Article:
BBM in the Press
From Modified Mustangs and Fords
April 30, 2014
New FE Blocks
When we received the call from Bear Block Motors (BBM) announcing the arrival of its new reproduction 427 cross-bolt side-oiler blocks, it was like an answer from heaven. We anticipated another high dollar all-aluminum FE block few could afford, but that’s not what we saw. Imagine an all-new 427 cross-bolted, side-oiler iron or aluminum block with casting and machining quality way beyond anything Ford did in the 1960s. This is not marketing hype, but cold hard iron or aluminum virtually identical to what Ford was producing back in the day.
What makes the new 427 block better is vastly improved technology and a high-standard casting technique for starters. The BBM FE 427 block is cast with high tensile diesel grade iron with a super thick .750-inch deck. Siamese cylinder walls allow you to bore to 4.440-inches. Out of the box, bores are 4.245-inches, to be finish honed to 4.250-inches. An optional 4.150-inch bore will be available for the 428 crowd. Cross-bolted main caps are a perfect interference fit amid the block skirts without spacers. Locating dowels in the main saddles “lock” the forged and heat-treated 8620 steel main caps in place.
Down under are heavier, thicker main webs and pan rails for superior strength. What’s more, these redesigned FE blocks accept both FE and Cleveland main bearings, which gives you a wider choice of performance bearings. Water jackets are cast solid, right up to the bottom of lower core plugs, to maximize cylinder strength and support. You may use standard ARP FE head bolts or studs. Main oil gallery passages are larger than the factory originals for increased oil volume. These BBM FE iron blocks tip the scales at 250 pounds. Prices have not yet been announced.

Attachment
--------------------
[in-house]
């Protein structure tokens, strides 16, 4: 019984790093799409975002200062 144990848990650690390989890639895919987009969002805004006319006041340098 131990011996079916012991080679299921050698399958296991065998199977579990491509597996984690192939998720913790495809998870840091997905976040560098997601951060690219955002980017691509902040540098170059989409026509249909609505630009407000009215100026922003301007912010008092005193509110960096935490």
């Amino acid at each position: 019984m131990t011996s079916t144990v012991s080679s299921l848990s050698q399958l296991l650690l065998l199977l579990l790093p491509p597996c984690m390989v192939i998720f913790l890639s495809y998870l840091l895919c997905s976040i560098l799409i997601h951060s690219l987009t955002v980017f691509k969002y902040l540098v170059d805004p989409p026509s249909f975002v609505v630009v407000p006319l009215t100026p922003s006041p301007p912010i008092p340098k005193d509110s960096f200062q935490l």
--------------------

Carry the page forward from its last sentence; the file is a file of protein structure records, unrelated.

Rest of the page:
New FE Aluminum Block
BBM is producing an FE aluminum block for just $1,200 more than the iron that weighs just 125 pounds. Made from virgin high-density aluminum using the best casting technique in the world, the BBM aluminum 427 is a dry sleeve block, and sports centrifugally spun, high tensile strength, nodular iron flanged sleeves. Maximum bore is 4.320-inches, with decks finished to 10.155-inches. All this block needs is finish honing and you are good to go.
The 428 Cobra Jet cylinder head, as one example, is virtually identical to the 427 Low Riser casting—and this is what Bob Tasca plucked off the shelf when he was developing the KR-8 (Cobra Jet) for his own Mustang in 1967.
Cylinder Head Duo From BBM
Bear Block Motors introduces its new FE aluminum cylinder head for 390, 427, and 428 big-blocks with 2.150/1.680-inch intake/exhaust valves with lightweight 11⁄32-inch stems. Combustion chambers are engineered for optimum swirl and quench right out of the box. Intake ports offer 295-plus cfm. Exhaust ports yield 225-plus cfm of flow. High-swirl/high-quench chambers allow for more aggressive ignition timing on today’s more unforgiving pump gas. Also available are CNC-ported FE aluminum heads with 2.25/1.71-inch valves, which calls for 4.230-inch minimum bore size. Expect to see 355-plus cfm intake and 250-plus cfm from these CNC-ported pieces.
Reproduction FE Series 427 Crossbolt – Blockbuster!
Bear Block Motors introduces reproduction FE Series 427 crossbolt, side oiler blocks in iron and aluminum